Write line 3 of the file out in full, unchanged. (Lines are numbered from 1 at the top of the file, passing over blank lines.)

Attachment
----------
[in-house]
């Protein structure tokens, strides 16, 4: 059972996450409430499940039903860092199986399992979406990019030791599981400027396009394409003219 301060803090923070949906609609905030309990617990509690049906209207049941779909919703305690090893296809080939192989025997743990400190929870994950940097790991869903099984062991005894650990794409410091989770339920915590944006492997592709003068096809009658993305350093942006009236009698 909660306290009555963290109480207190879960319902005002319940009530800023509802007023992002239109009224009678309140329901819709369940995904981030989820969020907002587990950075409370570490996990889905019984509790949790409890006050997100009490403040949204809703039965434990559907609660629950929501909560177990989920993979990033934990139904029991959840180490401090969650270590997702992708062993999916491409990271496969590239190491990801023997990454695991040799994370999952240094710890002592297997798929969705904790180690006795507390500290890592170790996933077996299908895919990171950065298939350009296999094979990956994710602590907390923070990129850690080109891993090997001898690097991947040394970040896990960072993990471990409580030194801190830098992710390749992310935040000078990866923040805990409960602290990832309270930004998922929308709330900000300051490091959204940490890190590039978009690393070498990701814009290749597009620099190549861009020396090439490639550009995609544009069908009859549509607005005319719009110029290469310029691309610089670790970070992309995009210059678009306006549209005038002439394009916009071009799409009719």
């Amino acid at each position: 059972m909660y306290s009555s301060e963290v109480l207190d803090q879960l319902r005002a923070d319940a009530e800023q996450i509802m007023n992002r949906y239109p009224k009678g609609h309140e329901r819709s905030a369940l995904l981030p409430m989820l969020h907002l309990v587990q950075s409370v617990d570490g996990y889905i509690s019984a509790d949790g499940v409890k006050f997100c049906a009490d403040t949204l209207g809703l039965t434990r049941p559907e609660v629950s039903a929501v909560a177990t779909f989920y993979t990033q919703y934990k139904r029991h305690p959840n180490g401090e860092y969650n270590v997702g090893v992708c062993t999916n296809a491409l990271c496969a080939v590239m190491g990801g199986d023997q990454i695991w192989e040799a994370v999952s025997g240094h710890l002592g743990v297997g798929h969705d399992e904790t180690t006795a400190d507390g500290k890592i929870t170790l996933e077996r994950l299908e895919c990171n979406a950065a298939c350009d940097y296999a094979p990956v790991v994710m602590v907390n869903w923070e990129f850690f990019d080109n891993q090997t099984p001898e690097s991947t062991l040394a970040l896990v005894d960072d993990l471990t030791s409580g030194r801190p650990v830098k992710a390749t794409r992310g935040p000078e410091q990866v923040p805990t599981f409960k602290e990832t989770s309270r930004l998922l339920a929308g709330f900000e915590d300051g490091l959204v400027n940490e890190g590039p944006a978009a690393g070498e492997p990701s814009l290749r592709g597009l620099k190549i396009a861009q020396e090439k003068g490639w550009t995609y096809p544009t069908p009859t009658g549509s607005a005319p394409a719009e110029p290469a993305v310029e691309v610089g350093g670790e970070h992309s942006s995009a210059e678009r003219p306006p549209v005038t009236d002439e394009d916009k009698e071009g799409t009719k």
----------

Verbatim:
């Amino acid at each position: 059972m909660y306290s009555s301060e963290v109480l207190d803090q879960l319902r005002a923070d319940a009530e800023q996450i509802m007023n992002r949906y239109p009224k009678g609609h309140e329901r819709s905030a369940l995904l981030p409430m989820l969020h907002l309990v587990q950075s409370v617990d570490g996990y889905i509690s019984a509790d949790g499940v409890k006050f997100c049906a009490d403040t949204l209207g809703l039965t434990r049941p559907e609660v629950s039903a929501v909560a177990t779909f989920y993979t990033q919703y934990k139904r029991h305690p959840n180490g401090e860092y969650n270590v997702g090893v992708c062993t999916n296809a491409l990271c496969a080939v590239m190491g990801g199986d023997q990454i695991w192989e040799a994370v999952s025997g240094h710890l002592g743990v297997g798929h969705d399992e904790t180690t006795a400190d507390g500290k890592i929870t170790l996933e077996r994950l299908e895919c990171n979406a950065a298939c350009d940097y296999a094979p990956v790991v994710m602590v907390n869903w923070e990129f850690f990019d080109n891993q090997t099984p001898e690097s991947t062991l040394a970040l896990v005894d960072d993990l471990t030791s409580g030194r801190p650990v830098k992710a390749t794409r992310g935040p000078e410091q990866v923040p805990t599981f409960k602290e990832t989770s309270r930004l998922l339920a929308g709330f900000e915590d300051g490091l959204v400027n940490e890190g590039p944006a978009a690393g070498e492997p990701s814009l290749r592709g597009l620099k190549i396009a861009q020396e090439k003068g490639w550009t995609y096809p544009t069908p009859t009658g549509s607005a005319p394409a719009e110029p290469a993305v310029e691309v610089g350093g670790e970070h992309s942006s995009a210059e678009r003219p306006p549209v005038t009236d002439e394009d916009k009698e071009g799409t009719k």